procedure (e.g. CID) to improve the expression of the climate signal in disturbance affected RW series.
551
Finally, other tree-ring parameters, such as BI (or maximum latewood density), which may be less prone
552
to the effects of disturbance and often express a stronger climate signal than RW (Wilson et al. 2016),
553
could also be developed.
554
The findings of this study are broadly applicable and of relevance to RW chronologies from
555
closed canopy stands. Additional larger scale investigations including various species from other
556
locations would be beneficial in assessing the relevance of our findings. Certainly, consideration should
557
be given to the possibility of disturbance related trends affecting medium to low frequency growth
558
trends in RW chronologies. We therefore recommend that some form of evaluation of this potential
559
effect should be performed as part of any dendrochronological research utilizing RW data to investigate
560
climatic trends as it may be possible to reduce this limitation and improve the expression of the climate
561
signal in such data.
562
563
564
ACKNOWLEDGEMENTS
565
The study was supported by the institutional project MSMT (CZ.02.1.01/0.0/0.0/16_019/0000803) and
566
the Czech Ministry of Education (Project INTER-COST no. LCT17055). We thank the Călimani National
567
Park authorities, especially E. Cenuşă and local foresters, for administrative support and assistance in
568
the field.
569
570
571
REFERENCES
572
Anchukaitis KJ, Wilson R, Briffa KR et al. (2017) Last millennium Northern Hemisphere summer
573
temperatures from tree rings: Part II, spatially resolved reconstructions. Quaternary Science
574
Reviews 163: 1-22.
575
23
Attiwill PM (1994) The disturbance of forest ecosystems: the ecological basis for conservative
576
management. Forest Ecology and Management 63(2): 247-300.
577
Björklund JA, Gunnarson BE, Seftigen K et al. (2014a) Blue intensity and density from northern
578
Fennoscandian tree rings, exploring the potential to improve summer temperature
579
reconstructions with earlywood information. Climate of the Past 10(2): 877-885.
580
Björklund J, Gunnarson BE, Seftigen K et al. (2014b) Using adjusted Blue Intensity data to attain high-
581
quality summer temperature information: A case study from Central Scandinavia. Holocene
582
25(3): 547-556.
583
Böhm R, Jones PD, Hiebl J et al. (2010) The early instrumental warm-bias: a solution for long central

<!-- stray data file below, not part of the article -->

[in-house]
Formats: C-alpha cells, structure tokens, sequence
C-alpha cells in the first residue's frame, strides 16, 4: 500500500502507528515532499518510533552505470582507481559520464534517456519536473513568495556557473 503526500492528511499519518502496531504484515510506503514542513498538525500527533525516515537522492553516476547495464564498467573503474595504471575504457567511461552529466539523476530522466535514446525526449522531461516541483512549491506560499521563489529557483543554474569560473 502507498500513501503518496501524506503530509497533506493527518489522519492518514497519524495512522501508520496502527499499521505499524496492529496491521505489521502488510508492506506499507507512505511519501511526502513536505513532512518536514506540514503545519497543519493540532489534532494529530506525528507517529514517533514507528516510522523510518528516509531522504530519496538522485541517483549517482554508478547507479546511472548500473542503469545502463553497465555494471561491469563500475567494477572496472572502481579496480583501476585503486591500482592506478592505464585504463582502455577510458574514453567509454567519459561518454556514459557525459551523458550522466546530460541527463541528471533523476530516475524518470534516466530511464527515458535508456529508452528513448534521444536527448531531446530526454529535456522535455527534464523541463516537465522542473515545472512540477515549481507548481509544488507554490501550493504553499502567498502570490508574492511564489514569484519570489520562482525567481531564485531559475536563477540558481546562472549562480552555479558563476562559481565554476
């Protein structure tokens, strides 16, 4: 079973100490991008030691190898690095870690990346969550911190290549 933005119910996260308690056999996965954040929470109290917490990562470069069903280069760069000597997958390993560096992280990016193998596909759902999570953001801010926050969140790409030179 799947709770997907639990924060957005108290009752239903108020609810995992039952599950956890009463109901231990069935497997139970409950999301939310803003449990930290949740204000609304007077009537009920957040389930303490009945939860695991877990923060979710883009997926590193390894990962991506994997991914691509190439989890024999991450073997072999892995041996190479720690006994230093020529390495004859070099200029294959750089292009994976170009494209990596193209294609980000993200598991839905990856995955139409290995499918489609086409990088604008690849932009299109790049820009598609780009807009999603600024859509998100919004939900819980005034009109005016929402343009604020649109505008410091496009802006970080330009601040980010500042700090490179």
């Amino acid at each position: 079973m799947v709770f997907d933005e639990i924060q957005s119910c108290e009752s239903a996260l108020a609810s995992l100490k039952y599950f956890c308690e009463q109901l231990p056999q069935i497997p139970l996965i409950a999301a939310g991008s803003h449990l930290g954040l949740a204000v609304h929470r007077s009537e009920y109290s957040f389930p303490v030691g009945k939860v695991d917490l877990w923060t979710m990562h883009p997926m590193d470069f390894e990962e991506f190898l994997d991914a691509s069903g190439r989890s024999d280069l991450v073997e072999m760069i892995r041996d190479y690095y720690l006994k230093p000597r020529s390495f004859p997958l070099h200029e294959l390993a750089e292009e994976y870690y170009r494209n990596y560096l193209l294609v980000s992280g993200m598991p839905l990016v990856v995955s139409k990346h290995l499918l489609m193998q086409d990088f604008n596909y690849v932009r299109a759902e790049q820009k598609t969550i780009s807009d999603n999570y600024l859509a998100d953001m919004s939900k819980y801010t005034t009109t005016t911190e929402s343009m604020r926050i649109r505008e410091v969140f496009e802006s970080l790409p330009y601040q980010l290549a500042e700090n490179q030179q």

584
European temperature series 17602007. Climatic Change 101(1-2): 41-67.
585
Box GEP and Jenkins GM (1970) Time series analysis: forecasting and control. San Francisco, CA: Holden-
586
Day, 553 pp.
587
Box GE and Tiao GC (1975) Intervention analysis with applications to economic and environmental
588
problems. Journal of the American Statistical Association 70(349): 70-79.
589
Briffa K and Melvin T (2011) A Closer Look at Regional Curve Standardization of Tree-Ring Records:
590
Justification of the Need, a Warning of Some Pitfalls, and Suggested Improvements in Its
591
Application. In: Hughes MK, Swetnam TW and Diaz HF (eds) Dendroclimatology: progress and
592
prospects. Dordrecht: Springer, pp. 113-145.
593
Briffa KR, Jones PD, Schweingruber FH et al. (1996) Tree-ring variables as proxy-climate indicators:
594
problems with low-frequency signals. In: Jones PD, Bradley S and Jouzel J (eds) Climatic
595
Variations and Forcing Mechanisms of the Last 2000 Years. Berlin Heidelberg: Springer, pp. 9-
596
41.
597
Carrer M and Urbinati C (2004) Age-dependent tree-ring growth responses to climate in Larix decidua
598
and Pinus cembra. Ecology 85(3): 730-740.
599
24
Cherubini P, Dobbertin M and Innes JL (1998) Potential sampling bias in long-term forest growth trends
600
reconstructed from tree rings: a case study from the Italian Alps. Forest Ecology and
601
Management 109(1-3): 103-118.
602
Cook ER (1985) A Time Series Analysis Approach to Tree Ring Standardization. PhD Thesis, University of
603
Arizona, Tucson, AZ, USA.
604
Cook ER and Kairiukstis LA (1990) Methods of Dendrochronology: applications in the environmental
605
sciences. Dordrecht: Kluwer Academic Publishers, 394 pp.
606
Cook ER and Krusic PJ (2005) Program ARSTAN: a tree-ring standardization program based on
607
detrending and autoregressive time series modeling, with interactive graphics. Lamont-Doherty
608
Earth Observatory, Columbia University, Palisades, NY.
609
Cook ER and Peters K (1981) The smoothing spline: a new approach to standardizing forest interior tree-
610
ring width series for dendroclimatic studies. Tree-Ring Bulletin 41: 45-53.
611
Cook ER and Peters K (1997) Calculating unbiased tree-ring indices for the study of climatic and
612